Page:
Yesterday evening I studied Swedish for an hour, as the plan dictates.
Tuesdays and Thursdays I don’t teach in the evening, so I schedule an hour for each of those two days.
Many thanks, by the way, to my wife, who helps out with my learning by washing the dinner dishes.
Friday, Saturday and Sunday are, of course, the weekend.
So, as this year’s New Year resolution was to have more fun and work less, I try to fit in an hour of study on those evenings, too.
Yesterday evening I copied out, and then listened to, a text about Alfred Nobel, inventor of dynamite.
Apparently Nobel “hade relationer med några kvinnor men gifte sig inte” (had relationships with several women but never married).
Gossip is very motivating, don’t you think?
Doing that text got me thinking about learning vocabulary, a subject I’ve been meaning to write about for a while.
How come I could understand most of it (it was almost a page) EVEN THOUGH I hadn’t bothered to learn all those words from the course book???
Hundreds of words, maybe even a thousand, have piled up in my ‘to memorise’ file over the four months since I began with Swedish.
I have a nagging feeling that I really should make an effort to learn them…
With a little focused study now, there’s no doubt that many of them would remain fixed in my skull for ever.
After all, I can still remember some of the French I studied at school (though I can’t speak a word of the language.)
Make the effort now, so as to provide a solid basis for later.
Ideally, I’d need to incorporate a ‘vocabulary learning plan’ in my otherwise very simple approach to studying.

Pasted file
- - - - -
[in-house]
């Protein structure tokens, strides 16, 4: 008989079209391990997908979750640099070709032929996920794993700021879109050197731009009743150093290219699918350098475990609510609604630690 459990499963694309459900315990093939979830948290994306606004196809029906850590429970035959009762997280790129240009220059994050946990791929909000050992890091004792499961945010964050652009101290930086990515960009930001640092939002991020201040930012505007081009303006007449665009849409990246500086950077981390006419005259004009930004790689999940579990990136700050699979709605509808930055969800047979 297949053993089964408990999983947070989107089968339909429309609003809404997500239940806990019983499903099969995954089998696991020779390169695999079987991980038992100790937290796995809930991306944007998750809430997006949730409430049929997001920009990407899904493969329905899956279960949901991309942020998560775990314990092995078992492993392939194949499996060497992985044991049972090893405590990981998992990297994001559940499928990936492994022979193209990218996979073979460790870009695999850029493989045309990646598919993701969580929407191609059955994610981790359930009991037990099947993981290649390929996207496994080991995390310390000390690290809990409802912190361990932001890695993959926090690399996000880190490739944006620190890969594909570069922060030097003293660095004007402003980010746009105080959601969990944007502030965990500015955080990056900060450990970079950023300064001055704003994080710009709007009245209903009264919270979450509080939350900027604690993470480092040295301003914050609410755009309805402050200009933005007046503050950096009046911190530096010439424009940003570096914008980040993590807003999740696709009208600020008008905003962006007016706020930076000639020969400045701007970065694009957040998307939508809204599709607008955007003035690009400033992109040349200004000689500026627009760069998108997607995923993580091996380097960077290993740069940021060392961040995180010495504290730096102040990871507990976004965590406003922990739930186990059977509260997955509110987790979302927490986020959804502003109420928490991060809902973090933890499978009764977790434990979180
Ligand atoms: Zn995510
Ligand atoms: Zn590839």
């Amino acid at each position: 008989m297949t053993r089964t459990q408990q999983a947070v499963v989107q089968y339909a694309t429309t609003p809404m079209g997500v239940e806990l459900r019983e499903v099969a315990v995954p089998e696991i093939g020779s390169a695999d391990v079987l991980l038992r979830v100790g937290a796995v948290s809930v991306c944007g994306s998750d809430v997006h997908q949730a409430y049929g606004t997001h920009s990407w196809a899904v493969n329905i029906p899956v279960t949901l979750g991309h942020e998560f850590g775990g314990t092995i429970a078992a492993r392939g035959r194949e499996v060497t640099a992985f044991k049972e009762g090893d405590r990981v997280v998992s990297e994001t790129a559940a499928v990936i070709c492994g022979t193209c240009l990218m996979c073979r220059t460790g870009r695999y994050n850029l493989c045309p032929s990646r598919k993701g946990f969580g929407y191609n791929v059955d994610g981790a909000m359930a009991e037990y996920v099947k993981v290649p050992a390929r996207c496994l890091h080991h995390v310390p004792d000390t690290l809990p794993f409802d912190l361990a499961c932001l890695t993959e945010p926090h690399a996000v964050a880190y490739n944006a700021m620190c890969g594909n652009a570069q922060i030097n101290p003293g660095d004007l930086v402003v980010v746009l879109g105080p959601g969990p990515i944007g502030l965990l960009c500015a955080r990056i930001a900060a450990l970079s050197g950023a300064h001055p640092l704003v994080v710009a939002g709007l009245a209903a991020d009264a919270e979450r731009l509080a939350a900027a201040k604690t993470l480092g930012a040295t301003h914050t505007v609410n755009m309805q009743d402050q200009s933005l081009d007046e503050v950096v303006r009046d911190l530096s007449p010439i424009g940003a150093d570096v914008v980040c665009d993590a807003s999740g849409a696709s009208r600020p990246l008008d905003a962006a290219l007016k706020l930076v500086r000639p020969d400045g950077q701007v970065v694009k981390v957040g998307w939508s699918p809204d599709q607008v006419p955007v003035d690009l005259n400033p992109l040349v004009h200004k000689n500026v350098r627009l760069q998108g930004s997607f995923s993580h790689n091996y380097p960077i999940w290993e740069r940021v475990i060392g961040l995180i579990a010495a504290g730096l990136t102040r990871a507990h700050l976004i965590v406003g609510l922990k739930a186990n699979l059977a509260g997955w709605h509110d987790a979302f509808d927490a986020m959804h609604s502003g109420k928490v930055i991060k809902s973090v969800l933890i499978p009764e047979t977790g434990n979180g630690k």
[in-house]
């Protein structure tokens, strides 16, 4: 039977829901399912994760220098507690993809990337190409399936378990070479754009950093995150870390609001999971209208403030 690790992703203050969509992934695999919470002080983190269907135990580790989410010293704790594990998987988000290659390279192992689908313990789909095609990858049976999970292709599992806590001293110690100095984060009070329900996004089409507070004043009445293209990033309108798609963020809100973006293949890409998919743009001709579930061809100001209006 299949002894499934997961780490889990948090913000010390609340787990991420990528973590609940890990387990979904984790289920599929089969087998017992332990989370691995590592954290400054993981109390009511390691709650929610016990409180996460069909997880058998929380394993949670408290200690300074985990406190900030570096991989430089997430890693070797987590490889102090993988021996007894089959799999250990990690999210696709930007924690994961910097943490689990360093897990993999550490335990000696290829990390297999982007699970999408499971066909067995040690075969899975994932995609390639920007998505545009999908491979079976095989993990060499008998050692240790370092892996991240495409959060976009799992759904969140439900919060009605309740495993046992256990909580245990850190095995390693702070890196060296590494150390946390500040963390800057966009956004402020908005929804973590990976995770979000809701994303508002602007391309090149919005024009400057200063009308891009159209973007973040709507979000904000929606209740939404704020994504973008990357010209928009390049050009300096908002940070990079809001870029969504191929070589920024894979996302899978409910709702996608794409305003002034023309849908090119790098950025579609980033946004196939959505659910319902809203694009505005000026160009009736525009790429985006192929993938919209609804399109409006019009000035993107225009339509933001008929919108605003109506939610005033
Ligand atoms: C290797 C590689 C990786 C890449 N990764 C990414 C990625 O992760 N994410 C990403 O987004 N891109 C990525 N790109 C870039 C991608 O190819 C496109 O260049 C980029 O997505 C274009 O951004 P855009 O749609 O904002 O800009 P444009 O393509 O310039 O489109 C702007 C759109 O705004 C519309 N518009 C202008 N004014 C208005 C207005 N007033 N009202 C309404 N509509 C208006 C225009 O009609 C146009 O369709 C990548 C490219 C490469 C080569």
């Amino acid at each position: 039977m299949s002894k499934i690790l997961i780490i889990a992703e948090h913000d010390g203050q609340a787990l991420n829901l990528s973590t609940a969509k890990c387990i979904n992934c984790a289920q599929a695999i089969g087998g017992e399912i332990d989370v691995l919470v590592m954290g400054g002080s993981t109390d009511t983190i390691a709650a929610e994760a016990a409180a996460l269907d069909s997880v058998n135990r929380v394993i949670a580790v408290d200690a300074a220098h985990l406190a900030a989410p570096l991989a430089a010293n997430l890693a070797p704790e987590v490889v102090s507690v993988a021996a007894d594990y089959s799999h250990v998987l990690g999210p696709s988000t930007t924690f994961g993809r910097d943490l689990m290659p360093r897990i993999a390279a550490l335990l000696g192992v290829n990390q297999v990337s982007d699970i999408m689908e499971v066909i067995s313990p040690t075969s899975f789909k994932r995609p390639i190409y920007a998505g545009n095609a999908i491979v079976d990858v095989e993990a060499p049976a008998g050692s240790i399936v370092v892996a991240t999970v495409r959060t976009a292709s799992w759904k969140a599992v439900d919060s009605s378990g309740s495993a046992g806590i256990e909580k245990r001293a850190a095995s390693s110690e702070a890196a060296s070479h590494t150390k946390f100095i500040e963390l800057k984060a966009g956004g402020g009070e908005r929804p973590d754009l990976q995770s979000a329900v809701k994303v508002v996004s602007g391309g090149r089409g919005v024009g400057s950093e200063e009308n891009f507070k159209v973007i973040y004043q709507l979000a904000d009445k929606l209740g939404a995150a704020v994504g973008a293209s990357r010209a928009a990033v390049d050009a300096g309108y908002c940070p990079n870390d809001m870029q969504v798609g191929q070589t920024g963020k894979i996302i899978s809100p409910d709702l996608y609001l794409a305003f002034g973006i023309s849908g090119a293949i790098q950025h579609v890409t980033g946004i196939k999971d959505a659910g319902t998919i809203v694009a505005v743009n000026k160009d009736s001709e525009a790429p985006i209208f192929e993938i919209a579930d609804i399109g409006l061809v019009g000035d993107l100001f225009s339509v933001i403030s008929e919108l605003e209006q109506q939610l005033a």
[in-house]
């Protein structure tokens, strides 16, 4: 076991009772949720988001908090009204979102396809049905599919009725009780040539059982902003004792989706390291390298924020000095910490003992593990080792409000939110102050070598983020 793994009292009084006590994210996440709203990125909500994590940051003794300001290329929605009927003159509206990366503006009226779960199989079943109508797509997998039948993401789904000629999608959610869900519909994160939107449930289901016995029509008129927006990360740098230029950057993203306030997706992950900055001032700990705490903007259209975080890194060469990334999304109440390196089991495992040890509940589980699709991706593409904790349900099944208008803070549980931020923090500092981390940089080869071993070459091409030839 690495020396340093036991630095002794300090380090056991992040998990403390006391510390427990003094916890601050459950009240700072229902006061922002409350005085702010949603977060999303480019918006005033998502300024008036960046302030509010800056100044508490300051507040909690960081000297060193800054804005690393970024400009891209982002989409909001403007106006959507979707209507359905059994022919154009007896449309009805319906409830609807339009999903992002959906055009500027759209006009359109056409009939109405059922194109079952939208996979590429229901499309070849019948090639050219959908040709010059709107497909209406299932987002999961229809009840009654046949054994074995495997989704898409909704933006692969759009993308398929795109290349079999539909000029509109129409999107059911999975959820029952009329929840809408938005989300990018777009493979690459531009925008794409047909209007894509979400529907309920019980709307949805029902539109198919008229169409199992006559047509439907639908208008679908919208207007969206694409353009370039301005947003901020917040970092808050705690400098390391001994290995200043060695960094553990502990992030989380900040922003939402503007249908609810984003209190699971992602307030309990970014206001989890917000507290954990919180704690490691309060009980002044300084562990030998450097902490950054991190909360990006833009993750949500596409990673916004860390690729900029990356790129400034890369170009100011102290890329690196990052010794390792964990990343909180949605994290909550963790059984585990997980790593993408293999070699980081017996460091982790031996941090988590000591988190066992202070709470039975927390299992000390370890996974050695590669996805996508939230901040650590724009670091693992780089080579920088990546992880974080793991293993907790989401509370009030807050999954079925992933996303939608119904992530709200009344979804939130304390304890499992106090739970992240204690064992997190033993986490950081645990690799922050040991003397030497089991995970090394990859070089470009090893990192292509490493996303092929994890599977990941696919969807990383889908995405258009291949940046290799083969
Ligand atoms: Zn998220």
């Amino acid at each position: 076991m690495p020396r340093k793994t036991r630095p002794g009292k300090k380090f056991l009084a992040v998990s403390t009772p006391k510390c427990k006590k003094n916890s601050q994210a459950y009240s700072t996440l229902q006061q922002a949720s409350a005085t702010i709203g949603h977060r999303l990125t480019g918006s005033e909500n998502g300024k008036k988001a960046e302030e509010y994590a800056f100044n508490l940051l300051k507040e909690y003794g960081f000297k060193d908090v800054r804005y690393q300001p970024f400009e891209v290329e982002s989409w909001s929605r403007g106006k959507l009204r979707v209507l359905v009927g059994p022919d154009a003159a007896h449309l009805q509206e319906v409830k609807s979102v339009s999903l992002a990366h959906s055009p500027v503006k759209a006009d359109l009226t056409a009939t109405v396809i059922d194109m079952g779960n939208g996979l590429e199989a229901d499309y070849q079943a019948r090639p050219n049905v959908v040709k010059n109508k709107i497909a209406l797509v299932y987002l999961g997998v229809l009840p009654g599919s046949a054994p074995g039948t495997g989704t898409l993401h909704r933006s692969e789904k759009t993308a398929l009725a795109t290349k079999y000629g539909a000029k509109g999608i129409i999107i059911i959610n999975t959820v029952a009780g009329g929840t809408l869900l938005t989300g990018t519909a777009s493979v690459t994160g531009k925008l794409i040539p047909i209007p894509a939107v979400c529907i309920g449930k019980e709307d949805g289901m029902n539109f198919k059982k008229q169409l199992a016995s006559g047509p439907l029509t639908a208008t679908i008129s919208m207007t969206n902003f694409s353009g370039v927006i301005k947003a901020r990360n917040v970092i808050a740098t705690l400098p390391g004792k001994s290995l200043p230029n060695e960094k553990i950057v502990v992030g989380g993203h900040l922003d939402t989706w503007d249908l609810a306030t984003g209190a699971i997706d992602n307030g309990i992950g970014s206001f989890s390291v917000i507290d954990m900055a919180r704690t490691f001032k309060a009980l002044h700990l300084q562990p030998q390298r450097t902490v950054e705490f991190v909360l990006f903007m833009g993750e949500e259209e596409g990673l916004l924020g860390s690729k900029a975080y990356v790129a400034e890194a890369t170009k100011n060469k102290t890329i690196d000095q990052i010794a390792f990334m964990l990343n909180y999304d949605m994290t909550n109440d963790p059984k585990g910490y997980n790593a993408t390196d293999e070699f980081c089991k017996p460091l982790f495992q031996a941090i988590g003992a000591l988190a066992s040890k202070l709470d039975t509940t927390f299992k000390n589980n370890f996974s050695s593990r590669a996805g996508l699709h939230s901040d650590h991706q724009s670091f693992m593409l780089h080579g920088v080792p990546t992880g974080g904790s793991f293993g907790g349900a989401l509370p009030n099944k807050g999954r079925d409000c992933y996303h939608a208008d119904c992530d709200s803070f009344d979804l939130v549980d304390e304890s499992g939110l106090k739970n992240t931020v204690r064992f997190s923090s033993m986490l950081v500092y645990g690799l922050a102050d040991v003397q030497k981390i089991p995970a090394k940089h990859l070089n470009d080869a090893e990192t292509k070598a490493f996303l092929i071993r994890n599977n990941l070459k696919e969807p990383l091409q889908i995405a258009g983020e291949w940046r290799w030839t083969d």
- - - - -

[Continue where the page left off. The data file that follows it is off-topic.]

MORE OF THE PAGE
It would include, say, two or three sets of vocabulary a week, maybe 10 words in each set.
I’d do the initial heavy-lifting of memorising each set, then review it 24 hours later, at the end of each week, and at the end of each month.
That would certainly work.
But I’m reluctant.
Could be I’m just lazy.
Or maybe there’s a logic to NOT spending time memorising vocabulary.
economists use the term ‘opportunity cost’.
Say you have half a million dollars and spend it on a McMansion in Sarasota (a big house).
In which case, you lose the opportunity to invest that very same pile of cash in the latest social media I.P.O.
Either you live in a swanky new house.
Or you bet the farm on the next Apple or Microsoft.
By choosing one, you lose the opportunity to do the other.
Back to my study plan – Tuesday and Thursday, plus ideally an hour each evening on Friday, Saturday and Sunday.
Five hours a week max, likely fewer.
Were I to activate the ‘don’t be lazy, learn the damn words’ plan, it would have to come at the cost of something else.
I’d do fewer gossipy texts about famous Swedes, for example.
“But..!” you interject.
“You’d know more words! You wouldn’t have to live with the guilt of skipping pages from the book!”
True, and true again.
Which brings me to Argument two, which is a little more complicated.
I could sum it up in two questions:
Which words should I learn?
How should I best learn them?
Going back to the hundreds, maybe a thousand, words that have piled up in my notes since I started studying four months ago, one approach is to try to learn all of them, in the order in which they appear.
No word is more important than any other.
They’re all important!
But ‘opportunity cost’?
Presumably there ARE some words which are less important, at least at my beginner/elementary level.
Wouldn’t I be best off ignoring the less important ones and studying only the ones I really need?
A good course book writer, or a teacher who knows what he/she is doing, can help with that.